Hired only days before the draft, no one will hold this one against Mike Grier. Filip Bystedt was a questionable first-round pick. He has the tools to prove people wrong, but there were safer picks available. Perhaps the Sharks are those who dare to be bold. Cameron Lund was a nice selection in Round 2, and the Sharks used their other second-round pick on Mattias Havelid, one of the most skilled defenders in the draft. Havelid has sky-high upside, only overshadowed by his 5-foot-9 frame. The good news for Sharks fans is this class could turn to a B+ if Bystedt, or a few other high-risk, high-reward picks hit.
Ottawa Senators: C
With the seventh overall pick in the 2022 NHL Draft, the Ottawa Senators selected 24-year-old, perennial 40-goal scorer Alex DeBrincat. Not a bad choice. Beyond that, Ottawa is fortunate to already have a deep and emerging pool of prospects, as its 2022 draft class, which included nine players, was more about potential and long-term projects than sure things. The eye on future development was clear in the number of European and NCAA bound players the Senators chose. Perhaps their best pick was actually their third in Tomas Hamara, who was exceptional for Czechia at the men’s U-18 World Championship.
Los Angeles Kings: C
It’s hard to fault the Kings for using a pick to acquire Kevin Fiala. The team gained an immediate top-six player who can help it return to the postseason. Jack Hughes, selected 51st overall, likely factors into the Kings’ third line somewhere down the line, and could turn pro after next season having already spent a year in the NCAA. Los Angeles went huge with the final two picks of its seven-player draft class, taking 6-foot-8 defender Jack Sparkes and 6-foot-6 forward Kaleb Lawrence.
Pittsburgh Penguins: C
Seeing the Penguins step to the podium in the first round is a rarity. Seeing them select Owen Pickering, perhaps the defender with the most untapped potential in the draft was exciting. No one in the group will be NHL ready in the foreseeable future, with even Pickering best served returning to Junior, and then spending a year (or two) in the AHL. Beyond that, the timelines go even farther into the future, which isn’t ideal for a team headed for a decline.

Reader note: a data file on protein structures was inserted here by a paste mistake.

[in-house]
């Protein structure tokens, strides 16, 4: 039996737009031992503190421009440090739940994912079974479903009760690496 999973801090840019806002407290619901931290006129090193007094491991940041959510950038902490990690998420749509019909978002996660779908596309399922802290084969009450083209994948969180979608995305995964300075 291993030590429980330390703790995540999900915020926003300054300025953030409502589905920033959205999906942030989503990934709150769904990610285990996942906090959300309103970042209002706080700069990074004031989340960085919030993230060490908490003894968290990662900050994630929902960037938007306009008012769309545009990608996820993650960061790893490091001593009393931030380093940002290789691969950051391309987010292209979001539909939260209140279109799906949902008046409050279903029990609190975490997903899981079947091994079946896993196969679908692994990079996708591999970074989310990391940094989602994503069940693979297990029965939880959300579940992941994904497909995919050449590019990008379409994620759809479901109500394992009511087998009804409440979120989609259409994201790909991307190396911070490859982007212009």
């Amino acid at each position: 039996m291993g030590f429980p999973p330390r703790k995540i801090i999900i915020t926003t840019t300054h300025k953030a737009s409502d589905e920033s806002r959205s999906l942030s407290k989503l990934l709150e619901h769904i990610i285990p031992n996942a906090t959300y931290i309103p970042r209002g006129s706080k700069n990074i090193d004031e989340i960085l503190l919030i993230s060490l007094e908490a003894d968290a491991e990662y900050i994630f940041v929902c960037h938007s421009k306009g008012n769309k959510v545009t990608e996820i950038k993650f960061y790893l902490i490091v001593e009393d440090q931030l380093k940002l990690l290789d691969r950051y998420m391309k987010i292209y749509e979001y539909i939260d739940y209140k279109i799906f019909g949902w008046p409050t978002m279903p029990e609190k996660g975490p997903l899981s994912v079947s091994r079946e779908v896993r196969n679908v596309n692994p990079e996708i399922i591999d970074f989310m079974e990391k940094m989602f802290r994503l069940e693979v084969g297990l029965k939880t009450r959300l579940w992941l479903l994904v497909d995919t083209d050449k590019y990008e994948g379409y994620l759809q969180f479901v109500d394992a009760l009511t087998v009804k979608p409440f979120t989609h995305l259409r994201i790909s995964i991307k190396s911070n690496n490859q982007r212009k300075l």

New York Rangers: C
Selecting 63rd and 97th, the Rangers did well in finding Adam Sykora and Bryce McConnell-Barker. Sykora ended up playing for Slovakia’s senior men’s national team at the World Championship, and McConnell-Barker is an all-around forward who had a lot of love among scouts.
Vegas Golden Knights: C
Life in the NHL is going to catch up with the Vegas Golden Knights soon. As the team should know, the house always wins. And with fewer and fewer chips in the prospect pool, that time is coming. Taking Matyas Sapovaliv at 48th was good value, but beyond his selection, there is little guaranteed NHL help on the way from this group.
Toronto Maple Leafs: C
Fraser Minten looks like an NHL third-line player. But he also looks like the type of physical player Toronto needs (although his arrival will likely be near the end of the Leafs’ winning window). Dennis Hildeby, a 6-foot-6, 20-year-old netminder from Sweden could be a hidden gem. He didn’t play a lot this season, but the Leafs need a goalie, and his numbers were stunning.
Boston Bruins: C
This draft class will not inspire hope or confidence from Bruins fans. Matthew Poitras and USNTDP forward Cole Spicer are both decent prospects, but neither is a lock to contribute in the NHL. Some scouts were high on netminder Reid Dyck, who the Bruins spent a sixth-round pick on, but overall, it’s a lacklustre group without high-end talent.
Florida Panthers: C-
Selecting seven players in a seven-round draft, the Panthers could find a diamond in the rough. Their first pick, Marek Alscher, didn’t come until No. 93 in the third round. There is nothing wrong with Florida’s selections, but the group lacks star power and NHL certainty.
Edmonton Oilers: D
Nothing against Reid Schaefer, who some would say the Oilers reached for to close out the first round, but it was an underwhelming two days for Edmonton. The Zack Kassian trade was an embarrassing admission of guilt, and Edmonton did little to secure a brighter future. If Oilers fans aren’t seriously questioning and criticizing Ken Holland, they should be.
Calgary Flames: D
The Flames had only three picks. Their top selection, Finland’s Topi Ronni, could eventually turn into a third-line center. The cost of becoming a contender will soon catch up with Calgary’s prospect pool.
Colorado Avalanche: D
Who cares about draft picks weeks after winning a Stanley Cup? If you say it enough, it sounds true. The Avalanche made their first selection at 193rd overall, choosing Chris Romaine. Their second pick, netminder Ivan Zhigalov, was the final selection in the draft. But the Avs have a Stanley Cup and a core capable of repeating, so let’s cut the champs some slack.
More from Yahoo Sports